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New Jersey Eminent Domain Reform: S-1415

On October 7th, 2010, the New Jersey Senate’s Community and Urban Affairs Committee approved S-1451, which would amend the following three statutes:

1. “Local Redevelopment and Housing Law”, P.L.1992, c.79 (C.40A:12A-1 et al.)
2. “Eminent Domain Act of 1971,” P.L.1971, c.361 (C.20:3-1 et seq.)
3. “Relocation Assistance Act,” P.L.1971, c. 362 (C.20:4-1 et seq.).

Several key changes included in this bill are as follows:

  • Municipalities intending to create redevelopment areas must designate the area as either “non condemnation redevelopment area” or “condemnation redevelopment area”.  Non condemnation redevelopment areas could be designated under procedures similar to those contained in current law.  A condemnation redevelopment area could be designated by following new procedures that provide greater notice and other transparency requirements than those contained under current law.
  • Relocation assistance would be increased and rental assistance enhanced.
  • Properties acquired for redevelopment must be valued at no less than the replacement value of the property.
  • No more than 20% of the land mass designated for private ownership of a redevelopment area may be comprised of land that is not blighted.  Current law does not cap the amount of non-blighted property a municipality may include in a redevelopment area.
  • Provisions are included protecting certain farm land from condemnation for redevelopment purposes.
  • Section 13 (amending N.J.S.A. 40A:12A-5) revises the criteria used to determine if an area is blighted.  It adopts criteria that are consistent with the meaning of the term “blight” under the State Constitution, according to the New Jersey Supreme Court decision in Gallenthin Realty Development, Inc. v. Borough of Paulsboro, 191 N.J. 344 (2007).  The bill provides that a municipal governing body determination that an area is in need of redevelopment must conclude that:
  • the deterioration or stagnation of the delineated area negatively affects surrounding properties because of a statutory blight criterion;
  • the condition or conditions of blight are the prevailing characteristics of the delineated area;
  • Each non-blighted parcel included within the delineated area is necessary for the effective redevelopment of the area and is an integral part of that area; and
  • there is objective evidence of a statutory blight criterion within the delineated area.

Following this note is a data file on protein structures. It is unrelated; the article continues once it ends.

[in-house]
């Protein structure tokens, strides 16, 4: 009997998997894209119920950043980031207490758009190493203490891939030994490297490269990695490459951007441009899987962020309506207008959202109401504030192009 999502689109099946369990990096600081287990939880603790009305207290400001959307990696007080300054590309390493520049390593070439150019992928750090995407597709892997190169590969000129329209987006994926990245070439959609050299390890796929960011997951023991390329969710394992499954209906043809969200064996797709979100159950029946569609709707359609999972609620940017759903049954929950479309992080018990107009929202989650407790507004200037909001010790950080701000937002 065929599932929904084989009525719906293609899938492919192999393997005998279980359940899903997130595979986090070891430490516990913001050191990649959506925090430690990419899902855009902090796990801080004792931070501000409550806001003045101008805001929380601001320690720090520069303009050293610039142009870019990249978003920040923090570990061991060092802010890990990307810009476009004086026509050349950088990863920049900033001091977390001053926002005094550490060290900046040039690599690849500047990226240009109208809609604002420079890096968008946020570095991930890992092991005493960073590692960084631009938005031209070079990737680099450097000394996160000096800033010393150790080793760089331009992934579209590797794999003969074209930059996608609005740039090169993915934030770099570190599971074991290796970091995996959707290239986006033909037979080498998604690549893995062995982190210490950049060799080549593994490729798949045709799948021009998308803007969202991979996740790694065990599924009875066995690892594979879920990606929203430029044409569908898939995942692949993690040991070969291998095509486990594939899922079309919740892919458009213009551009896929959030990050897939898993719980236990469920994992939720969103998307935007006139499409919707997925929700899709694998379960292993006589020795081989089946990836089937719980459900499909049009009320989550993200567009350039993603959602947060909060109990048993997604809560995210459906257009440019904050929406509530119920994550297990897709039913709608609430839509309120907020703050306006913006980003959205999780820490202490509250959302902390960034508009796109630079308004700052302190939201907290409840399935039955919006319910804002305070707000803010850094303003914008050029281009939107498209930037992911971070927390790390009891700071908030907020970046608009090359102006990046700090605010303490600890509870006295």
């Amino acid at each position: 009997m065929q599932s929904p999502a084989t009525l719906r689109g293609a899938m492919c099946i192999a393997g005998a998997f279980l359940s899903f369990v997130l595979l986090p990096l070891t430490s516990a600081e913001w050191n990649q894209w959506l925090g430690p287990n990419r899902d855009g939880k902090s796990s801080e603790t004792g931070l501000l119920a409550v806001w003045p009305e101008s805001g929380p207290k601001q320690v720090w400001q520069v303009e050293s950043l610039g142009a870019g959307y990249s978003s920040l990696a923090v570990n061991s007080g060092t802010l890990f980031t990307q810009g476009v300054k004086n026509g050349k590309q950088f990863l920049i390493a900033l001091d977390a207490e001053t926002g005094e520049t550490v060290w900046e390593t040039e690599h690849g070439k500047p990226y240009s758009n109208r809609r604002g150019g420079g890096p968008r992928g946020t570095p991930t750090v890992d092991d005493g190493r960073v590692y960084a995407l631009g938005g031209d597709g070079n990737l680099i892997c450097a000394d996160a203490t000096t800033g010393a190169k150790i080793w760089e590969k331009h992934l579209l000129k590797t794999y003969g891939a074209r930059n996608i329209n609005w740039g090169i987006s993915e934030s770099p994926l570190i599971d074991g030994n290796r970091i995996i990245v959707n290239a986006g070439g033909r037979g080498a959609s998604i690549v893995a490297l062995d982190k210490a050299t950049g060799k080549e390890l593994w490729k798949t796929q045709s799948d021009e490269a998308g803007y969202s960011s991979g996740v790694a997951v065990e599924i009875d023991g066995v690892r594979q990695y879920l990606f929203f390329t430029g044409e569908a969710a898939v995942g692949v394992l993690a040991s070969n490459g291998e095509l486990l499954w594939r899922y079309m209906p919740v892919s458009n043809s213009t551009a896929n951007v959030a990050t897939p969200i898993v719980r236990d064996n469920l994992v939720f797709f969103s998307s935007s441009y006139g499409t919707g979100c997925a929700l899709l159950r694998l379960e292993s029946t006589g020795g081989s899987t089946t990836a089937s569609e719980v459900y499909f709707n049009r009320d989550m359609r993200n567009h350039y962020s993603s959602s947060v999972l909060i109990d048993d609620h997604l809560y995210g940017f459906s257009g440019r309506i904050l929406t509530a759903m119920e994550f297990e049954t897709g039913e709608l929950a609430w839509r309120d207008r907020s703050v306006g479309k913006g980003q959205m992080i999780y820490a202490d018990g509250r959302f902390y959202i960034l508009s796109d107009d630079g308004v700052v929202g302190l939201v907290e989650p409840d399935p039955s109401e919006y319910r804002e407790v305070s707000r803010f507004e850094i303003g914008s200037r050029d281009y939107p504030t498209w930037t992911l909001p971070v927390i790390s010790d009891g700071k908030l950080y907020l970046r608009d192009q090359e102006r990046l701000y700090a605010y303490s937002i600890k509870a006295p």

Several of the blight criteria contained in this section are changed.  The amended bill deletes subsection h., the smart growth basis for blight, from the section.  The amended bill adds a new basis for a blight determination, being contaminated property that has remained vacant or substantially underutilized for at least two years.

While the first point is significant because it establishes procedural requirements that municipalities must follow in order to establish redevelopment areas, these type of changes oftentimes fail to provide additional protection for property owners when it comes to the right to take through eminent domain.

As a property owner who is sensitive toward property ownership rights, I’m fairly certain I would feel little comfort with the fact that section 21 “bestows upon every resident and small business operator displaced because of redevelopment, a right of first refusal to purchase or lease property in the redevelopment area post-development”.  While this is likely an attempt at giving owners a chance at maintaining their business or home in the same area, I’m quite certain this would do little to heal my wounds after losing my property by condemnation.

The most significant aspect of this bill appears to be the 20% limitation of non-blighted property within a redevelopment area.  However, New Jersey should follow the example of other states that require property be evaluated on a parcel by parcel basis within a redevelopment area, which effectively prevents condemnation if the property is not blighted.

Although many sections of this bill do not limit the government’s right to take property under eminent domain, they do provide additional protection to property owners undergoing eminent domain in redevelopment areas.

Here are several links for further reading on the bill:

S-1415 first reprint

S-1415 PDF version

New Jersey State Legislature Bills


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